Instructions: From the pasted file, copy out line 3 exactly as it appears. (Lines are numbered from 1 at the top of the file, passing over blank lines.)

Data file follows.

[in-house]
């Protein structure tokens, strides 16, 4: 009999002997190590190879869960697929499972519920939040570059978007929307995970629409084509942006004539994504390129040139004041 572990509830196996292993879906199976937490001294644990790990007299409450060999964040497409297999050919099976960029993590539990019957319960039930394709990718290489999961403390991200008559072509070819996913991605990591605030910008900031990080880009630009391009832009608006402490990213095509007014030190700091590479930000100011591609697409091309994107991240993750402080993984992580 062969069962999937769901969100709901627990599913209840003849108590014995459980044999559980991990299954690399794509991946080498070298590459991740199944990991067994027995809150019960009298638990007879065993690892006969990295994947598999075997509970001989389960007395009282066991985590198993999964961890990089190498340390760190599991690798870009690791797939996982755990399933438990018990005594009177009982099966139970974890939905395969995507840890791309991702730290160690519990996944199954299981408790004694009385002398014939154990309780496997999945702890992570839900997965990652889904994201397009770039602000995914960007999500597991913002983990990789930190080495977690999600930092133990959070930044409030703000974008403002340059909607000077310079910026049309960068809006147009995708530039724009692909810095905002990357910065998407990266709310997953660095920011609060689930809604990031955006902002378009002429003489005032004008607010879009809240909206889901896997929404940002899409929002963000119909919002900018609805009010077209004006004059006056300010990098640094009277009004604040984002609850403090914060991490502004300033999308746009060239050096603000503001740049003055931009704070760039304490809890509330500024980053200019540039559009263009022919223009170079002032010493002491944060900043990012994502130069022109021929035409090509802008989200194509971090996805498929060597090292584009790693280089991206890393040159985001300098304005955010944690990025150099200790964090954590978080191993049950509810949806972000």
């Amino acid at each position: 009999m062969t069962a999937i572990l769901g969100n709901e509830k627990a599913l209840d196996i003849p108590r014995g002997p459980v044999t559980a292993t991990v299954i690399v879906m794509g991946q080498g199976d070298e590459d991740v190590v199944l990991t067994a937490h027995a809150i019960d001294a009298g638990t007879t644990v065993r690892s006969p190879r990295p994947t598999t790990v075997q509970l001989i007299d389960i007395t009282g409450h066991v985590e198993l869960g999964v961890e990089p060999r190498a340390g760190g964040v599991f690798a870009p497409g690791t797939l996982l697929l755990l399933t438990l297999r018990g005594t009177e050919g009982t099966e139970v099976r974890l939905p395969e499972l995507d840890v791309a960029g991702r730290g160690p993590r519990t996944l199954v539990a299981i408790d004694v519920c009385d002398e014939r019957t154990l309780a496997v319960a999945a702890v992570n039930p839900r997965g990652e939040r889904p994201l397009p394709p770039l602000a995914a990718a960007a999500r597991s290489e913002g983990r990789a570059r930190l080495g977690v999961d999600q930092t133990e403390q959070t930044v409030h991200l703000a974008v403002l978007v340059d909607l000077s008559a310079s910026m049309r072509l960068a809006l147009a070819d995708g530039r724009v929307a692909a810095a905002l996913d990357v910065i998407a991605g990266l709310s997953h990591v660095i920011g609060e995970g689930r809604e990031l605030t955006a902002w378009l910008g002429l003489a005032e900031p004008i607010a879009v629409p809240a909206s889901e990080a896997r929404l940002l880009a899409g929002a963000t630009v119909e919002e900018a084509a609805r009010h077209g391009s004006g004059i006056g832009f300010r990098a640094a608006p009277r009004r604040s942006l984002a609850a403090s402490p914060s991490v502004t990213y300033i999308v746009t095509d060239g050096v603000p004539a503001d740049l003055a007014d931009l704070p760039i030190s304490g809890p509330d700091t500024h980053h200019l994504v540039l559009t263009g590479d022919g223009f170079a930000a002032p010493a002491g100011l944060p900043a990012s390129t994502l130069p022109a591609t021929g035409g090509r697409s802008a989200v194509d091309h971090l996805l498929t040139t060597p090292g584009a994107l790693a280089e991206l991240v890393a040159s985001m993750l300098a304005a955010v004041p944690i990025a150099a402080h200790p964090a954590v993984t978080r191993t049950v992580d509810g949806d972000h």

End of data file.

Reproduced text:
């Amino acid at each position: 009999m062969t069962a999937i572990l769901g969100n709901e509830k627990a599913l209840d196996i003849p108590r014995g002997p459980v044999t559980a292993t991990v299954i690399v879906m794509g991946q080498g199976d070298e590459d991740v190590v199944l990991t067994a937490h027995a809150i019960d001294a009298g638990t007879t644990v065993r690892s006969p190879r990295p994947t598999t790990v075997q509970l001989i007299d389960i007395t009282g409450h066991v985590e198993l869960g999964v961890e990089p060999r190498a340390g760190g964040v599991f690798a870009p497409g690791t797939l996982l697929l755990l399933t438990l297999r018990g005594t009177e050919g009982t099966e139970v099976r974890l939905p395969e499972l995507d840890v791309a960029g991702r730290g160690p993590r519990t996944l199954v539990a299981i408790d004694v519920c009385d002398e014939r019957t154990l309780a496997v319960a999945a702890v992570n039930p839900r997965g990652e939040r889904p994201l397009p394709p770039l602000a995914a990718a960007a999500r597991s290489e913002g983990r990789a570059r930190l080495g977690v999961d999600q930092t133990e403390q959070t930044v409030h991200l703000a974008v403002l978007v340059d909607l000077s008559a310079s910026m049309r072509l960068a809006l147009a070819d995708g530039r724009v929307a692909a810095a905002l996913d990357v910065i998407a991605g990266l709310s997953h990591v660095i920011g609060e995970g689930r809604e990031l605030t955006a902002w378009l910008g002429l003489a005032e900031p004008i607010a879009v629409p809240a909206s889901e990080a896997r929404l940002l880009a899409g929002a963000t630009v119909e919002e900018a084509a609805r009010h077209g391009s004006g004059i006056g832009f300010r990098a640094a608006p009277r009004r604040s942006l984002a609850a403090s402490p914060s991490v502004t990213y300033i999308v746009t095509d060239g050096v603000p004539a503001d740049l003055a007014d931009l704070p760039i030190s304490g809890p509330d700091t500024h980053h200019l994504v540039l559009t263009g590479d022919g223009f170079a930000a002032p010493a002491g100011l944060p900043a990012s390129t994502l130069p022109a591609t021929g035409g090509r697409s802008a989200v194509d091309h971090l996805l498929t040139t060597p090292g584009a994107l790693a280089e991206l991240v890393a040159s985001m993750l300098a304005a955010v004041p944690i990025a150099a402080h200790p964090a954590v993984t978080r191993t049950v992580d509810g949806d972000h």